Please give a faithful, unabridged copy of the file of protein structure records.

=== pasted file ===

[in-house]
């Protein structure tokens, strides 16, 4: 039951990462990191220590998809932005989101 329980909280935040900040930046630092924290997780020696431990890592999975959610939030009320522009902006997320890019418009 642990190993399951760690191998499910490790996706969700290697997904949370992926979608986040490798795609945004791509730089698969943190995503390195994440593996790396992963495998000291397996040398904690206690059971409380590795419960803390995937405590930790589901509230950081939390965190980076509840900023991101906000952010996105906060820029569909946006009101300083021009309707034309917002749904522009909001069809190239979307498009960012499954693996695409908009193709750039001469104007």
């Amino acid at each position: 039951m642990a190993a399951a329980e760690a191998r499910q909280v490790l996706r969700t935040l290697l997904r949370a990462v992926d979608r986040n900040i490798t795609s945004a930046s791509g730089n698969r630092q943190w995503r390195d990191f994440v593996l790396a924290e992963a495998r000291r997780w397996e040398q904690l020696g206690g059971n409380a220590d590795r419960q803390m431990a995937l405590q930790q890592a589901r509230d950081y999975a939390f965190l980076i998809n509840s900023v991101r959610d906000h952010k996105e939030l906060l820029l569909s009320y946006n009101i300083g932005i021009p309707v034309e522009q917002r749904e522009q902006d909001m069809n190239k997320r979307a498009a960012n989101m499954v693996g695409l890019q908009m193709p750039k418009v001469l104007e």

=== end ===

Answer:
[in-house]
């Protein structure tokens, strides 16, 4: 039951990462990191220590998809932005989101 329980909280935040900040930046630092924290997780020696431990890592999975959610939030009320522009902006997320890019418009 642990190993399951760690191998499910490790996706969700290697997904949370992926979608986040490798795609945004791509730089698969943190995503390195994440593996790396992963495998000291397996040398904690206690059971409380590795419960803390995937405590930790589901509230950081939390965190980076509840900023991101906000952010996105906060820029569909946006009101300083021009309707034309917002749904522009909001069809190239979307498009960012499954693996695409908009193709750039001469104007």
């Amino acid at each position: 039951m642990a190993a399951a329980e760690a191998r499910q909280v490790l996706r969700t935040l290697l997904r949370a990462v992926d979608r986040n900040i490798t795609s945004a930046s791509g730089n698969r630092q943190w995503r390195d990191f994440v593996l790396a924290e992963a495998r000291r997780w397996e040398q904690l020696g206690g059971n409380a220590d590795r419960q803390m431990a995937l405590q930790q890592a589901r509230d950081y999975a939390f965190l980076i998809n509840s900023v991101r959610d906000h952010k996105e939030l906060l820029l569909s009320y946006n009101i300083g932005i021009p309707v034309e522009q917002r749904e522009q902006d909001m069809n190239k997320r979307a498009a960012n989101m499954v693996g695409l890019q908009m193709p750039k418009v001469l104007e």